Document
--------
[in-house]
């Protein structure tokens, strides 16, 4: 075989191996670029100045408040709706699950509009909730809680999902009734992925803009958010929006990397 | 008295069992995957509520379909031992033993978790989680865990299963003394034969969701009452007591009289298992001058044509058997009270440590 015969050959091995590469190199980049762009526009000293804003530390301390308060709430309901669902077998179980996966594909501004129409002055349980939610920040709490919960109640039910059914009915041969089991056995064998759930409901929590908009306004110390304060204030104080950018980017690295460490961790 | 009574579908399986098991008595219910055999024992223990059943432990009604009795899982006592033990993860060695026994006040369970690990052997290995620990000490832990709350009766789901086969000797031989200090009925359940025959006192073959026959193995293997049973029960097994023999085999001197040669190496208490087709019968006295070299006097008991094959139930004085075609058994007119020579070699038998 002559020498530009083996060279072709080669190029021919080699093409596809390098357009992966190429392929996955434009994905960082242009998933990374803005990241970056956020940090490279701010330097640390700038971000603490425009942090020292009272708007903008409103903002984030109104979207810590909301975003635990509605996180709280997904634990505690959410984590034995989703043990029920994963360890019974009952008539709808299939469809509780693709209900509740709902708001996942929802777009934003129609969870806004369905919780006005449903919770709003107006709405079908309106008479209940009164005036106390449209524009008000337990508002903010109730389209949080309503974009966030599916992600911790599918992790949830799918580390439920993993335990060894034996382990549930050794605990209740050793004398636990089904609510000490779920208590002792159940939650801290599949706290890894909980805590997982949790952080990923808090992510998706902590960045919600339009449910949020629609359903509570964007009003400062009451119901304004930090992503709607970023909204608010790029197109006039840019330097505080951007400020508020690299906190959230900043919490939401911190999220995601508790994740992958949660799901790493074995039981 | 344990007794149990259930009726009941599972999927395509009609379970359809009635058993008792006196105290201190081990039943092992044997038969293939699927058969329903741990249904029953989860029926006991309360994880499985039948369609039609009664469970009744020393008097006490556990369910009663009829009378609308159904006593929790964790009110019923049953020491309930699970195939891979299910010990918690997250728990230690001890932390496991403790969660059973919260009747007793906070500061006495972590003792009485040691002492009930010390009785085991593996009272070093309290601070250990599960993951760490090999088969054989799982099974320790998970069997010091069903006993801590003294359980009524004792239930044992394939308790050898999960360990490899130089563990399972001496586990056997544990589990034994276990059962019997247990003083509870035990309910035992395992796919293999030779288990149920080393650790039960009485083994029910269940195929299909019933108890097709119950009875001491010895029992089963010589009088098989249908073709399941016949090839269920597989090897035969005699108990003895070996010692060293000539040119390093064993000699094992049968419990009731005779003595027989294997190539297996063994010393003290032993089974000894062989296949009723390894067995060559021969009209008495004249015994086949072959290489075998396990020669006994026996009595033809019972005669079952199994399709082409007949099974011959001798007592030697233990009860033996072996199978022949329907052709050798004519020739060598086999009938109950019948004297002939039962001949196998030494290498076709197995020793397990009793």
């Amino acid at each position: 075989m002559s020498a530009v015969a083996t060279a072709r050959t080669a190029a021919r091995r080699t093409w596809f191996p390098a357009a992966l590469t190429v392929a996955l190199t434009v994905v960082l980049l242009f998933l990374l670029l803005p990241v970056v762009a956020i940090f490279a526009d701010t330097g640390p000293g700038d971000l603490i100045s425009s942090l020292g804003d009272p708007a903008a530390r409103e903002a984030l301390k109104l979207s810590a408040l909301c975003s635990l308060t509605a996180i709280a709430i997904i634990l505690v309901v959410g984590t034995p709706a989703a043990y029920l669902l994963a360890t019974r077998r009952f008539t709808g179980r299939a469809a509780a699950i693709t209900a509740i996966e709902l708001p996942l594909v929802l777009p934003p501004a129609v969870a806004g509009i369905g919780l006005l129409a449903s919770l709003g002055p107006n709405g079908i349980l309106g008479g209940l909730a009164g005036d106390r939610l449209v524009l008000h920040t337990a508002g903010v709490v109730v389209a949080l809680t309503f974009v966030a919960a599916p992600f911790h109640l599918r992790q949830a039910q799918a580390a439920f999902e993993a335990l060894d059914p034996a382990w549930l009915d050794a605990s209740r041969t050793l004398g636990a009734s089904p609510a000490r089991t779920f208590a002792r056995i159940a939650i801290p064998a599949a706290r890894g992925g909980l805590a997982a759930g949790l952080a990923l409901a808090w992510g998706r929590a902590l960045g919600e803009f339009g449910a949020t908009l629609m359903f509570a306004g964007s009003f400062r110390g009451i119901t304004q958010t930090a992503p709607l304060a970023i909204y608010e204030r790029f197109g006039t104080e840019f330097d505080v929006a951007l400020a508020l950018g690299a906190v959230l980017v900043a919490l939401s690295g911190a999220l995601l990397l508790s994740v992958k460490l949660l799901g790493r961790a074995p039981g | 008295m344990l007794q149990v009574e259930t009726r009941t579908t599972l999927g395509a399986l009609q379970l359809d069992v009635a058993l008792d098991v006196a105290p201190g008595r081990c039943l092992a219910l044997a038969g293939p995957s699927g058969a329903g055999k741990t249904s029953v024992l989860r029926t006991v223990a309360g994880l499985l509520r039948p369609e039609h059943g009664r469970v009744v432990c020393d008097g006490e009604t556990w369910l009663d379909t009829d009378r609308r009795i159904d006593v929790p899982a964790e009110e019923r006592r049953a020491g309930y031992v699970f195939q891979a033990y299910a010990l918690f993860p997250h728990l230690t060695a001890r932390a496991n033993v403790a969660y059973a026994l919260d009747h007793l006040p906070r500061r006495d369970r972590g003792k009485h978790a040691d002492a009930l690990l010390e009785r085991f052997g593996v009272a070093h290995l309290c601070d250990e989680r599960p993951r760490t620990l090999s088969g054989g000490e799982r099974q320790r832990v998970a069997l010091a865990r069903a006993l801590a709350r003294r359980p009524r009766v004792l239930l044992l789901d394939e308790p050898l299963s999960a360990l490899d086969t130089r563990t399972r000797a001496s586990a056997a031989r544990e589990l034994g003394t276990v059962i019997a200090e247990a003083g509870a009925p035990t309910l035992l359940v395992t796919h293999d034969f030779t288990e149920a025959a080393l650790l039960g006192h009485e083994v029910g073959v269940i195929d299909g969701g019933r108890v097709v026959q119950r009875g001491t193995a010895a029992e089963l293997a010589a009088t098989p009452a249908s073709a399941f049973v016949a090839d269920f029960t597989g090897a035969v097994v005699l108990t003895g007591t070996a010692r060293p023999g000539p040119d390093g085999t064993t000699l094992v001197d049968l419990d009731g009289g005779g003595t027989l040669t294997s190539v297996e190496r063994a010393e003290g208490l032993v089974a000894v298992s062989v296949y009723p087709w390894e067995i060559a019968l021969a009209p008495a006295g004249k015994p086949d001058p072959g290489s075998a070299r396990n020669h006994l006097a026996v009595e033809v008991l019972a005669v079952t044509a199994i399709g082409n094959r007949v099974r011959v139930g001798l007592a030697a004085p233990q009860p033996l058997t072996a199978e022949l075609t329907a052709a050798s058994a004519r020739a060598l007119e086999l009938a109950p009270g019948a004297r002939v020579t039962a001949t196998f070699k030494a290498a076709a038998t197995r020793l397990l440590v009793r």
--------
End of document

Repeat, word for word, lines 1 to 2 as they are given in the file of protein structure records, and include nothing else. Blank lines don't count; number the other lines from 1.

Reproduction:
[in-house]
């Protein structure tokens, strides 16, 4: 075989191996670029100045408040709706699950509009909730809680999902009734992925803009958010929006990397 | 008295069992995957509520379909031992033993978790989680865990299963003394034969969701009452007591009289298992001058044509058997009270440590 015969050959091995590469190199980049762009526009000293804003530390301390308060709430309901669902077998179980996966594909501004129409002055349980939610920040709490919960109640039910059914009915041969089991056995064998759930409901929590908009306004110390304060204030104080950018980017690295460490961790 | 009574579908399986098991008595219910055999024992223990059943432990009604009795899982006592033990993860060695026994006040369970690990052997290995620990000490832990709350009766789901086969000797031989200090009925359940025959006192073959026959193995293997049973029960097994023999085999001197040669190496208490087709019968006295070299006097008991094959139930004085075609058994007119020579070699038998 002559020498530009083996060279072709080669190029021919080699093409596809390098357009992966190429392929996955434009994905960082242009998933990374803005990241970056956020940090490279701010330097640390700038971000603490425009942090020292009272708007903008409103903002984030109104979207810590909301975003635990509605996180709280997904634990505690959410984590034995989703043990029920994963360890019974009952008539709808299939469809509780693709209900509740709902708001996942929802777009934003129609969870806004369905919780006005449903919770709003107006709405079908309106008479209940009164005036106390449209524009008000337990508002903010109730389209949080309503974009966030599916992600911790599918992790949830799918580390439920993993335990060894034996382990549930050794605990209740050793004398636990089904609510000490779920208590002792159940939650801290599949706290890894909980805590997982949790952080990923808090992510998706902590960045919600339009449910949020629609359903509570964007009003400062009451119901304004930090992503709607970023909204608010790029197109006039840019330097505080951007400020508020690299906190959230900043919490939401911190999220995601508790994740992958949660799901790493074995039981 | 344990007794149990259930009726009941599972999927395509009609379970359809009635058993008792006196105290201190081990039943092992044997038969293939699927058969329903741990249904029953989860029926006991309360994880499985039948369609039609009664469970009744020393008097006490556990369910009663009829009378609308159904006593929790964790009110019923049953020491309930699970195939891979299910010990918690997250728990230690001890932390496991403790969660059973919260009747007793906070500061006495972590003792009485040691002492009930010390009785085991593996009272070093309290601070250990599960993951760490090999088969054989799982099974320790998970069997010091069903006993801590003294359980009524004792239930044992394939308790050898999960360990490899130089563990399972001496586990056997544990589990034994276990059962019997247990003083509870035990309910035992395992796919293999030779288990149920080393650790039960009485083994029910269940195929299909019933108890097709119950009875001491010895029992089963010589009088098989249908073709399941016949090839269920597989090897035969005699108990003895070996010692060293000539040119390093064993000699094992049968419990009731005779003595027989294997190539297996063994010393003290032993089974000894062989296949009723390894067995060559021969009209008495004249015994086949072959290489075998396990020669006994026996009595033809019972005669079952199994399709082409007949099974011959001798007592030697233990009860033996072996199978022949329907052709050798004519020739060598086999009938109950019948004297002939039962001949196998030494290498076709197995020793397990009793």